Back on topic, I woke up with a theory. Since I am very heavy (around 95k most of the time) perhaps, on the road, under special conditions, the chain/seat stays flex enough to allow for the brake pads to reach those 5mm or so below track.

So i took the carbon frame bike, grabbed with both hands both brake and rim and squeezed them together. Since I have thin pencil seatstays and brake bridge, with a fair bit of muscle force and carbon or brake squeaking i could lower the pads down enough. But when I tried to do this on the other bike which is a more solid alu build, no way. I squuezed as hard as i could but the pads barely went down 1mm. Anyway, will add those witness stickers and keep an eye on them after each sprint or whatever.

Bluechip
Posts: 125
Joined: Thu Nov 12, 2015 2:04 am

by Bluechip

There could be flex in the system. Under hard braking the brake arms could expand and slide lower on the rims. Do you do a lot of hard braking?

PrimO
Posts: 108
Joined: Thu Nov 20, 2014 8:49 pm

by PrimO

Are you a powerful rider? Are there any rub marks on the chainstays on either bike? It looks more like wheel flex causing the rim to tough a chainstay or seat-stay.

Alexandrumarian
Posts: 474
Joined: Mon Mar 28, 2016 6:34 pm
Location: Romania

by Alexandrumarian

Flex in the chain and seat stays under braking is the only explanation that has logic so far. I do ride steep hills often enough. The brake arms/mount themselves can't do much, they are solid metal not rubber. But the stays and bridge can flex. I already established I can do it by heavy hand force on the light carbon frame. Not on the heavier aluminium, but hand force is probably much less than a 95kg pork decelerating from 50kph...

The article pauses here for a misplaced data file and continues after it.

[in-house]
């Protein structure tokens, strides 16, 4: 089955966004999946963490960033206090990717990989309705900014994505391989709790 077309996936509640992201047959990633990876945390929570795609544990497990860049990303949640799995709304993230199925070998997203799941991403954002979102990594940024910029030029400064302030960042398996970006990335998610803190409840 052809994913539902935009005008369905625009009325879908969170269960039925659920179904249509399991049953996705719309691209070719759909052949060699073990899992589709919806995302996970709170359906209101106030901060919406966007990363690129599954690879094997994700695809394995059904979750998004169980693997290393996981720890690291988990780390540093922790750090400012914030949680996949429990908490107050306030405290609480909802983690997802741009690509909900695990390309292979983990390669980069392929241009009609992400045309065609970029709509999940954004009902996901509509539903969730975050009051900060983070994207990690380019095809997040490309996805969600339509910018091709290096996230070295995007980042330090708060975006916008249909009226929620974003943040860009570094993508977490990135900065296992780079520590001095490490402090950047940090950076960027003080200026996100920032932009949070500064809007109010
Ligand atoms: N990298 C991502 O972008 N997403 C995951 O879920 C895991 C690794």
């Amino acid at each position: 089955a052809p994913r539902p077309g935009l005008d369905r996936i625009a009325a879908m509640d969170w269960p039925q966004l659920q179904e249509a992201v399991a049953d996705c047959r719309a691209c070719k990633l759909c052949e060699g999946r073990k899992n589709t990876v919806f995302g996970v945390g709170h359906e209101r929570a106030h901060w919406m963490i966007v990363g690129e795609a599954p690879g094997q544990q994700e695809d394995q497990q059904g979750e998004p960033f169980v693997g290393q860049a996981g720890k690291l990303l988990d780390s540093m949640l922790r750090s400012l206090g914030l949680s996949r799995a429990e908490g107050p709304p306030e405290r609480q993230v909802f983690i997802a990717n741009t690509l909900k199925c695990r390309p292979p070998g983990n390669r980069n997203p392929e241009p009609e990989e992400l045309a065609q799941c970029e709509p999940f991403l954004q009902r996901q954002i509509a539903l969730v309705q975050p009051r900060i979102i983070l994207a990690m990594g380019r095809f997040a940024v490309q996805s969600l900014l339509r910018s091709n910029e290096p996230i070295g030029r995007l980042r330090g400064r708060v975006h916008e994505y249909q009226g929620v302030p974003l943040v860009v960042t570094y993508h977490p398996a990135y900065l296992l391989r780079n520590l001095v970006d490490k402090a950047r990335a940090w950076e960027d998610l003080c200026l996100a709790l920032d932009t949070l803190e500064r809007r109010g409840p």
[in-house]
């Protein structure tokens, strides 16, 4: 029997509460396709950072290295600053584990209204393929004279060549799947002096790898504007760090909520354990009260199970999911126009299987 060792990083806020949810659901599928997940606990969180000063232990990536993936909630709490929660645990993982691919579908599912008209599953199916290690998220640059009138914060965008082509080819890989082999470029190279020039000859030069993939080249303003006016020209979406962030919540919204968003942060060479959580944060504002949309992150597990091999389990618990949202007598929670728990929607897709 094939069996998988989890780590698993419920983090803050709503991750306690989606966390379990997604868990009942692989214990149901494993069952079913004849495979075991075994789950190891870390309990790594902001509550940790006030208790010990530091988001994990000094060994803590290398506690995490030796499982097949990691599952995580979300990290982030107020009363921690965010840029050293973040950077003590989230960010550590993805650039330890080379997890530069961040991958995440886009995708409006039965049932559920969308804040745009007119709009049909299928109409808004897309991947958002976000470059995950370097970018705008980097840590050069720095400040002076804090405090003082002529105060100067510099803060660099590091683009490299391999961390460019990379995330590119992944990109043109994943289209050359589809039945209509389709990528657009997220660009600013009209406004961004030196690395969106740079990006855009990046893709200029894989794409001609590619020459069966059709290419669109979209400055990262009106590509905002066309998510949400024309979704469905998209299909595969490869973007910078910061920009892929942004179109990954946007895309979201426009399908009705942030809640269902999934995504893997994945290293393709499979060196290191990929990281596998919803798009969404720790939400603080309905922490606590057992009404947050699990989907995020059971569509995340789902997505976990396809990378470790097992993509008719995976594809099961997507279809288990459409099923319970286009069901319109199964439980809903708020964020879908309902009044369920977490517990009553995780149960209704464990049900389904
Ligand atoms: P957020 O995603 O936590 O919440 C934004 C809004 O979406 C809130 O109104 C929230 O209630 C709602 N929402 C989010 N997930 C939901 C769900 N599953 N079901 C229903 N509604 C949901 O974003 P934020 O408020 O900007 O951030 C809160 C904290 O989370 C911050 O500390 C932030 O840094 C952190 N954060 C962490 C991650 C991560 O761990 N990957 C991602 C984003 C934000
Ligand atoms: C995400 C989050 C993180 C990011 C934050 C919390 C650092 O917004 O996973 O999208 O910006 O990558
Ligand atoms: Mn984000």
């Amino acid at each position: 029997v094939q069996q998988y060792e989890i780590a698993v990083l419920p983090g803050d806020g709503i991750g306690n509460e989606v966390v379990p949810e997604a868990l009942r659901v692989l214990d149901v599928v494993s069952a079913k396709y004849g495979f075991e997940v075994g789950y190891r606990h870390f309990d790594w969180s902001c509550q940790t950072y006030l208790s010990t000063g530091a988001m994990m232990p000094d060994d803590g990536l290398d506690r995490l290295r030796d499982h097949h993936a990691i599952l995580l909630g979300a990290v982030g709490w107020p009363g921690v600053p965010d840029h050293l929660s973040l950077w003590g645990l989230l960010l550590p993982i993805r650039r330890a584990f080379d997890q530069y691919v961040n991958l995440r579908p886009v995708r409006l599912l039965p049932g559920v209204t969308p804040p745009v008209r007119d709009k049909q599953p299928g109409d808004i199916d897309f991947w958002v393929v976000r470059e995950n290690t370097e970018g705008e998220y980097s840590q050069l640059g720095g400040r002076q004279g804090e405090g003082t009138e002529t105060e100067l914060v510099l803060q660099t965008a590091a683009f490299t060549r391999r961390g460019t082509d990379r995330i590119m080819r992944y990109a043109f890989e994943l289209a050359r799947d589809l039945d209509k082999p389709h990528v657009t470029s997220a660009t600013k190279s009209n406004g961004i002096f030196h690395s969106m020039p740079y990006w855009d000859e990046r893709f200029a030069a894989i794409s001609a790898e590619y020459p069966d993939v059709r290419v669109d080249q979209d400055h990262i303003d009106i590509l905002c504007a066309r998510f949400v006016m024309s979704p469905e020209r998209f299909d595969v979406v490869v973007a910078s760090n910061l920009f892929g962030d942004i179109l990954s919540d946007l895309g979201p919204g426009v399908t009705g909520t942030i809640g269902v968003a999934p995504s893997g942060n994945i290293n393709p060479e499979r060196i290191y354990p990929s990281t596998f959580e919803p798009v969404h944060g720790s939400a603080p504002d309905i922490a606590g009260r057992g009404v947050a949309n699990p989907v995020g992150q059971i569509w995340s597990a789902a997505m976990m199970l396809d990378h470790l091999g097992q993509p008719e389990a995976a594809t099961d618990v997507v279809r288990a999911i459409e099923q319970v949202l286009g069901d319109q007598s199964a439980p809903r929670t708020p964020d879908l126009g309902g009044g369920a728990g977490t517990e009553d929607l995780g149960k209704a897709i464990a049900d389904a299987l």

chupster98
Posts: 17
Joined: Mon Oct 01, 2012 1:22 am

by chupster98

I'm not familiar with Campy brakes, but look for something similar to a pad wear screw, located on the inside of the pad holder - similar yo the shimano style on the photo attached.

I had a similar issue recently were I ate my rear pads on a rainy ride & noticed a similar wear mark like yours, on the exact same spot on the rim.
pad wear screw.JPG

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pdlpsher1
Posts: 2424
Joined: Thu Jul 19, 2012 6:09 pm
Location: CO

by pdlpsher1

The pad wear screw is the only logical explanation. They come into contact with the rim only when braking. When not on the brakes there's no contact and no noise for the rider to notice. If it's due to chainstay flex then the OP would have heard the rubbing noise while not on the brakes.

spud
Posts: 813
Joined: Sat Feb 07, 2009 5:52 am

by spud

^ had this exact scenario on a bike 15+ years ago.

alcatraz
Posts: 2248
Joined: Mon Aug 29, 2016 11:19 am

by alcatraz

Interesting. How is the wear screw supposed to work?

Is the screw only on the left side pad holder?

chupster98
Posts: 17
Joined: Mon Oct 01, 2012 1:22 am

by chupster98

To clarify - this screw is only meant to produce a warning screeching sound when the pads are almost worn, in my case I only had aprox. 2mm pad left - which is a hair less than the height of the screw head.

I didn’t notice the sound as it was raining hard. If I had continue riding it I would have completely damaged the rim.

All shimano brake pad holders (front & rears) have this screw.

I had seen this screw when cleaning the bike not really knowing it’s function, found out about it by accident.


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chupster98
Posts: 17
Joined: Mon Oct 01, 2012 1:22 am

by chupster98

Just found this photo of a campy pad holder:
Looks like it’s time to get new pads, look how much material new pads have & compare with your photo.

I’ve marked the area I think might be contacting the rim. The soft pad might be compressing under hard breaking forces & cause contact & Imagethe marks


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by Weenie